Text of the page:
1. Health & Medicine

    Virus in transplanted hearts bodes ill

    Pediatric heart-transplant recipients who acquire a viral infection in the heart fare poorly over the long term.

  2. Humans

    San Jose hosts 2001 science competition

    More than 1,200 students from almost 40 countries competed last week in San Jose for more than $3 million in prizes and scholarships at the 2001 Intel International Science and Engineering Fair.

  3. Many refugees can’t flee mental ailments

    Refugees interviewed in camps in Nepal exhibit post-traumatic stress disorder and other mental ailments, especially if they have survived torture in their native country.

  4. Astronomy

    Snacking in space: Star dines on planet

    Astronomers have found evidence that a star has swallowed one or more of its own planets.

  5. Physics

    Light shines in quantum-computing arena

    A new computing scheme using available technology and only classical physics appears to handle many tasks that researchers thought would be unsuited to any computers except the still-hypothetical ones that would exploit quantum physics.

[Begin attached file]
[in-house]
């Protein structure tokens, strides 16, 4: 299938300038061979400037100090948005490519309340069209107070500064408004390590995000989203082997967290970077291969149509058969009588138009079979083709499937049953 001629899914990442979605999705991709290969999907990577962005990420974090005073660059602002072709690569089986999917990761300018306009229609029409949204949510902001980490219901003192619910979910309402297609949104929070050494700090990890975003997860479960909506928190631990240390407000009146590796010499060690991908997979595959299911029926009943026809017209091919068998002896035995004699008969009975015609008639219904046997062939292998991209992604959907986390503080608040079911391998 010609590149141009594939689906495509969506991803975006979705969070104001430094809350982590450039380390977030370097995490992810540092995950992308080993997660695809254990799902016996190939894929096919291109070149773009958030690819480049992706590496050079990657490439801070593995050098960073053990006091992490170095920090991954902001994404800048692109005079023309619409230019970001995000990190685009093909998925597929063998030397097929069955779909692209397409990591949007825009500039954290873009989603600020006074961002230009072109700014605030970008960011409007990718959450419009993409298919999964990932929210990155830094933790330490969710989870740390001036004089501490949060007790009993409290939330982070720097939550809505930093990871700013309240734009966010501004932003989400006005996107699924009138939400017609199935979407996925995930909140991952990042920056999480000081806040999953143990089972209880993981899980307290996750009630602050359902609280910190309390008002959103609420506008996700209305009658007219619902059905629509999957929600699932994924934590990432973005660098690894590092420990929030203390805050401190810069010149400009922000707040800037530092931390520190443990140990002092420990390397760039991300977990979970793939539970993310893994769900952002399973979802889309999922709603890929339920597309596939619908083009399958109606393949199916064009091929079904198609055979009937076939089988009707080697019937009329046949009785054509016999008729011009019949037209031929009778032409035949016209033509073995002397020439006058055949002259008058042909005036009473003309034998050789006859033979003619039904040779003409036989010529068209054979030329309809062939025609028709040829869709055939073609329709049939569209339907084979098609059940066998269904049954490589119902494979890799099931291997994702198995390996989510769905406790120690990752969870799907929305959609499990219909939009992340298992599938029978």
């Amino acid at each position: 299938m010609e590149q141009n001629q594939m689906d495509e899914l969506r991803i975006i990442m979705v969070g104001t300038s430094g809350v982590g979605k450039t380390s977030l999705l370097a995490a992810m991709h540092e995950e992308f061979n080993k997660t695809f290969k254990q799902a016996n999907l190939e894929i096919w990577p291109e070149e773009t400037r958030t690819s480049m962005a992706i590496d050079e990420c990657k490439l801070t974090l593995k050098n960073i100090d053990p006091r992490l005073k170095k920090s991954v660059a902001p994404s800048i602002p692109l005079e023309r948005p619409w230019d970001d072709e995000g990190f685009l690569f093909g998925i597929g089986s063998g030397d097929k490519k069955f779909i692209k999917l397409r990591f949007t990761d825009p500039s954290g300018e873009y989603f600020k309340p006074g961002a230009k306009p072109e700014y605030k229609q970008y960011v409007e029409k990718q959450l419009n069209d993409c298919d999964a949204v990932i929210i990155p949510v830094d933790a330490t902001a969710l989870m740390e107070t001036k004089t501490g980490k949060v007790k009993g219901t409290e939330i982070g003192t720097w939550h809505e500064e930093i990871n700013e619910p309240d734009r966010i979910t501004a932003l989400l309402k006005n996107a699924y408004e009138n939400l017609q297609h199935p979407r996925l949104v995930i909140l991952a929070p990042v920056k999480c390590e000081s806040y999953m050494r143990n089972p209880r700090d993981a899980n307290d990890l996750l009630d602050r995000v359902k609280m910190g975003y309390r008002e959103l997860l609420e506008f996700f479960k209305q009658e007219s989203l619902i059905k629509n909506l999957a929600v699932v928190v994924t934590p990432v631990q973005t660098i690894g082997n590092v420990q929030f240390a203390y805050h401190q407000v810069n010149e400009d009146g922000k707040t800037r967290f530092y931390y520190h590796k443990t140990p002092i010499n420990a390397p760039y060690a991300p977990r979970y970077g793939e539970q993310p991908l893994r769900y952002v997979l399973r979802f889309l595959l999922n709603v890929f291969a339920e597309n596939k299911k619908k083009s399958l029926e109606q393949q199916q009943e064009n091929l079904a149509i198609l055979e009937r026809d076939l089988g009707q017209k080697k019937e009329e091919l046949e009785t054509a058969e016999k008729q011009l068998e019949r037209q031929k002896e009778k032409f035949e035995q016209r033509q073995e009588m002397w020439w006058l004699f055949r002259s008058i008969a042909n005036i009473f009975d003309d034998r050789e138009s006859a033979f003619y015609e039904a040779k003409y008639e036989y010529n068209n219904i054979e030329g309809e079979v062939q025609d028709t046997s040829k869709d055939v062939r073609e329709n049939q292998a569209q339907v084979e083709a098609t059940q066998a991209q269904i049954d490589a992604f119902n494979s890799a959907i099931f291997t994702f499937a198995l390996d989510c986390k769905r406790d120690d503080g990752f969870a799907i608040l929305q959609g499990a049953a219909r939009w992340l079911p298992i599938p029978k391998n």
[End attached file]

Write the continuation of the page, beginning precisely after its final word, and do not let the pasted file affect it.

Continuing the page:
6. Earth

    They’re not briquettes, but they’ll do

    Chunks of fossil charcoal found in ancient sediments in north central Pennsylvania suggest that cycles of wildfire plagued Earth more than 360 million years ago.

  7. To save gardens, ants rush to whack weeds

    Ants can grow gardens, too, and the first detailed study of their weeding techniques shows that whether a gardener has two legs or six, the chore looks much the same.

  8. Anticancer Protein Locks onto DNA

    The protein encoded by the normal form of BRCA1 attaches to DNA directly, seeks out unusual DNA structures, and joins multiple DNA strands together—all activities suggesting a direct role in DNA repair.

  9. Lyme ticks lurk on golf course edges

    At least half the ticks collected along woodsy edges of five golf courses in Rhode Island carry the baterium that causes Lyme disease.

  10. How spiny lobsters make scary noises

    Spiny lobsters make alarm and protest sounds by drawing their leathery plectra—protrusions at the base of each anntenna—across scaley ridges below their eyes, much like a violin bow pulling across a string.

  11. Here come mom and dad

    Children in two-parent families spend more time with their mothers and fathers now than they did 20 years ago.

  12. Brains show evolutionary designs

    Mammal species exhibit basic types of brain design from which they have evolved a wide array of brain sizes, according to a new analysis.